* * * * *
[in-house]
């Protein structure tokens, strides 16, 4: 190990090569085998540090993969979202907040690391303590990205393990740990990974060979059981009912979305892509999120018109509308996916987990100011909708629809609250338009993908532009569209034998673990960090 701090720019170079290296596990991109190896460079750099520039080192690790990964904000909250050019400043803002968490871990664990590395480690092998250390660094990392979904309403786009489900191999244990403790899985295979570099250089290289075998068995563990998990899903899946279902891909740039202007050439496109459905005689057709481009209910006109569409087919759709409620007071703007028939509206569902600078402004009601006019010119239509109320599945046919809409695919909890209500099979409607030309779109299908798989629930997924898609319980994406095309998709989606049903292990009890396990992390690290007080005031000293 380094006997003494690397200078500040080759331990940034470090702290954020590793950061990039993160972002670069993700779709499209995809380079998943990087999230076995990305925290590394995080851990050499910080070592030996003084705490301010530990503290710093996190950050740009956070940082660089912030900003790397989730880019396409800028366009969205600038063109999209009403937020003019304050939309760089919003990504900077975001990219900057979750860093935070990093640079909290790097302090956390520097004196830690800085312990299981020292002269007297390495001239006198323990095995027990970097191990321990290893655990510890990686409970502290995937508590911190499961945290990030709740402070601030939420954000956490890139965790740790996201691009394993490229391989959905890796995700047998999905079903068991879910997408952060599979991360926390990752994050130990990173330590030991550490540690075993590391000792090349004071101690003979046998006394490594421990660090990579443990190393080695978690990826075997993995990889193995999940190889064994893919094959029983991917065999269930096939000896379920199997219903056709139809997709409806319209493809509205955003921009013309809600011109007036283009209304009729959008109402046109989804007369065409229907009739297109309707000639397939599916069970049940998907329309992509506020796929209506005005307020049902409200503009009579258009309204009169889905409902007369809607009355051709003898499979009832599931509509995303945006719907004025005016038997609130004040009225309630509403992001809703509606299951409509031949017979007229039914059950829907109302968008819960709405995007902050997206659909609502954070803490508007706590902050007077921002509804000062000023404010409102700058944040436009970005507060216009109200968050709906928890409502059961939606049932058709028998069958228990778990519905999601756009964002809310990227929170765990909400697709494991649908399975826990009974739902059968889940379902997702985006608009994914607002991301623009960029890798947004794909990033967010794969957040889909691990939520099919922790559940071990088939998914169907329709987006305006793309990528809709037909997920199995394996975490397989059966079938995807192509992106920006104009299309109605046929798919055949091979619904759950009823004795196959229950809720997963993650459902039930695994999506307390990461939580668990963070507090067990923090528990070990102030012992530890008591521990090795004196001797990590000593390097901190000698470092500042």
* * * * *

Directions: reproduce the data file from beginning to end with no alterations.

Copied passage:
[in-house]
């Protein structure tokens, strides 16, 4: 190990090569085998540090993969979202907040690391303590990205393990740990990974060979059981009912979305892509999120018109509308996916987990100011909708629809609250338009993908532009569209034998673990960090 701090720019170079290296596990991109190896460079750099520039080192690790990964904000909250050019400043803002968490871990664990590395480690092998250390660094990392979904309403786009489900191999244990403790899985295979570099250089290289075998068995563990998990899903899946279902891909740039202007050439496109459905005689057709481009209910006109569409087919759709409620007071703007028939509206569902600078402004009601006019010119239509109320599945046919809409695919909890209500099979409607030309779109299908798989629930997924898609319980994406095309998709989606049903292990009890396990992390690290007080005031000293 380094006997003494690397200078500040080759331990940034470090702290954020590793950061990039993160972002670069993700779709499209995809380079998943990087999230076995990305925290590394995080851990050499910080070592030996003084705490301010530990503290710093996190950050740009956070940082660089912030900003790397989730880019396409800028366009969205600038063109999209009403937020003019304050939309760089919003990504900077975001990219900057979750860093935070990093640079909290790097302090956390520097004196830690800085312990299981020292002269007297390495001239006198323990095995027990970097191990321990290893655990510890990686409970502290995937508590911190499961945290990030709740402070601030939420954000956490890139965790740790996201691009394993490229391989959905890796995700047998999905079903068991879910997408952060599979991360926390990752994050130990990173330590030991550490540690075993590391000792090349004071101690003979046998006394490594421990660090990579443990190393080695978690990826075997993995990889193995999940190889064994893919094959029983991917065999269930096939000896379920199997219903056709139809997709409806319209493809509205955003921009013309809600011109007036283009209304009729959008109402046109989804007369065409229907009739297109309707000639397939599916069970049940998907329309992509506020796929209506005005307020049902409200503009009579258009309204009169889905409902007369809607009355051709003898499979009832599931509509995303945006719907004025005016038997609130004040009225309630509403992001809703509606299951409509031949017979007229039914059950829907109302968008819960709405995007902050997206659909609502954070803490508007706590902050007077921002509804000062000023404010409102700058944040436009970005507060216009109200968050709906928890409502059961939606049932058709028998069958228990778990519905999601756009964002809310990227929170765990909400697709494991649908399975826990009974739902059968889940379902997702985006608009994914607002991301623009960029890798947004794909990033967010794969957040889909691990939520099919922790559940071990088939998914169907329709987006305006793309990528809709037909997920199995394996975490397989059966079938995807192509992106920006104009299309109605046929798919055949091979619904759950009823004795196959229950809720997963993650459902039930695994999506307390990461939580668990963070507090067990923090528990070990102030012992530890008591521990090795004196001797990590000593390097901190000698470092500042």